Bullying is Not Just a Kid Problem Cyberbullying Research Center

Cyberbullying among university students has been in the media a lot lately, with a particular emphasis on newer anonymous apps like Yik Yak and Burnbook. Last fall I wrote a post for my university’s Medium blog on the topic of bullying among college students. I thought I would re-post it here for those who may be interested:

October is National Bullying Prevention Month. For most of us, the term “bullying” likely conjures images of pre-pubescent boys pushing each other on the playground or teenaged “mean girls” spreading hateful rumors in the hallways. And while most of the fanfare this month is focused on primary and secondary schools and their students, bullying remains an issue of concern among college students as well. We don’t typically use the term “bullying” when referring to these behaviors as they occur between those over the age of 18, but whether we’re talking about harassment, hazing, intimidation, stalking or other manifestations of interpersonal harm, the consequences on a college campus can be quite significant.

University of Wisconsin-River Falls straight-A student Alyssa Funke took her own life this past spring after enduring harassment online after it was revealed that she had appeared in a pornographic video. Three San Jose State University freshmen were suspended from school and charged with hate crimes last year when they bullied their black roommate. And perhaps the most recognizable name when it comes to the potential repercussions of peer mistreatment on college campuses is Rutgers University freshman Tyler Clementi. In 2010, Clementi jumped to his death from the George Washington Bridge after he found out that his roommate and a friend had secretly recorded an intimate encounter he had with another man (and posted about it online). While his was an extraordinary case for many reasons, it thrust the issue of cyber-harassment among university students into the limelight (particularly as it related to LGBTQ students).

There is surprisingly little research available when it comes to the bullying experiences of university students. A study published in 2004 found that approximately 25% of college students had been bullied by another student (though only about 1% said it happened “very frequently”). A 2010 study found that 22% of students had been cyberbullied while in college. Research also suggests that those who were bullied at earlier points in their life are at a greater risk for experiencing bullying as a college student. Finally, a 2013 report produced by the American Educational Research Association points out that bullying among faculty and staff is also a serious, yet often overlooked problem. While more research certainly is necessary to better understand the nature and extent of harassment within a university setting, it is clear that these behaviors are impacting the quality of life on campus.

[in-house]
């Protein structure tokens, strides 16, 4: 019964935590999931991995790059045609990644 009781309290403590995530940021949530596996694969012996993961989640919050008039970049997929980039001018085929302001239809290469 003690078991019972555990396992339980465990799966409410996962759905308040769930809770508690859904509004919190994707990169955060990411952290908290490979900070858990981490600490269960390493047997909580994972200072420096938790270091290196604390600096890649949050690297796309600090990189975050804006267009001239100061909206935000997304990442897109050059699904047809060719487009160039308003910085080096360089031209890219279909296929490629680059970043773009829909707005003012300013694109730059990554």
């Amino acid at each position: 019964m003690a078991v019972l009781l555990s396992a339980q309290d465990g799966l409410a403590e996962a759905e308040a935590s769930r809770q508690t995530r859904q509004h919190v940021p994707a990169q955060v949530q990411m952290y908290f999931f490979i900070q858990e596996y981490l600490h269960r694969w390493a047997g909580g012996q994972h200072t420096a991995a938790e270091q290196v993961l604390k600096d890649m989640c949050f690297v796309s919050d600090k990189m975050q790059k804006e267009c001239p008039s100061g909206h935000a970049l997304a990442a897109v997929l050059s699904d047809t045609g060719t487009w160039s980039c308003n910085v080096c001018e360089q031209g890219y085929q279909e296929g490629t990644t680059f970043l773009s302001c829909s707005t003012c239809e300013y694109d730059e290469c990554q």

Depending on the circumstances, students or staff who mistreat others could be charged with criminal or civil rights offenses. In Wisconsin, for example, it is a misdemeanor for someone to use “computerized communication systems” to “frighten, intimidate, threaten, abuse, or harass another person.” It is also against the law to “harass, annoy, or offend another person.” Federal law provides for serious sanctions when harassment is motivated by bias or animosity toward another person’s race, religion, national origin or sexual orientation (as was arguably the case in Tyler Clementi’s case). In addition, many universities also have policies and procedures concerning these behaviors which could result in discipline or even removal.

We should, of course, promote productive dialog about challenging and even controversial issues, but these discussions and debates must occur within a civil and respectful climate. We should never attack anyone personally (physically, emotionally, psychologically, or otherwise) or force someone to do something that they do not want to do. We should stand up for those who are unable to stand up for themselves, keeping in mind that we are all in this together. We should embrace diversity (in all of its forms) for its ability to change us for the better. In short, there is a lot that each and every one of us can do to prevent bullying from negatively impacting where we work, live, and learn. Acknowledging that bullying is not just a problem relegated to the playground is perhaps the first step. What you do next to combat cruelty on your campus is up to you.

6 Comments
  1. Milissa

    I really think it is so sad and disturbing that cyberbullying has gone so far. People are intentionally hurting others for their own enjoyment. That is sick and wrong. It’s also a shame that we have come so far in time in terms of discrimination, yet with cyberbullying, I feel as if we are slipping backwards rather than taking steps forwards.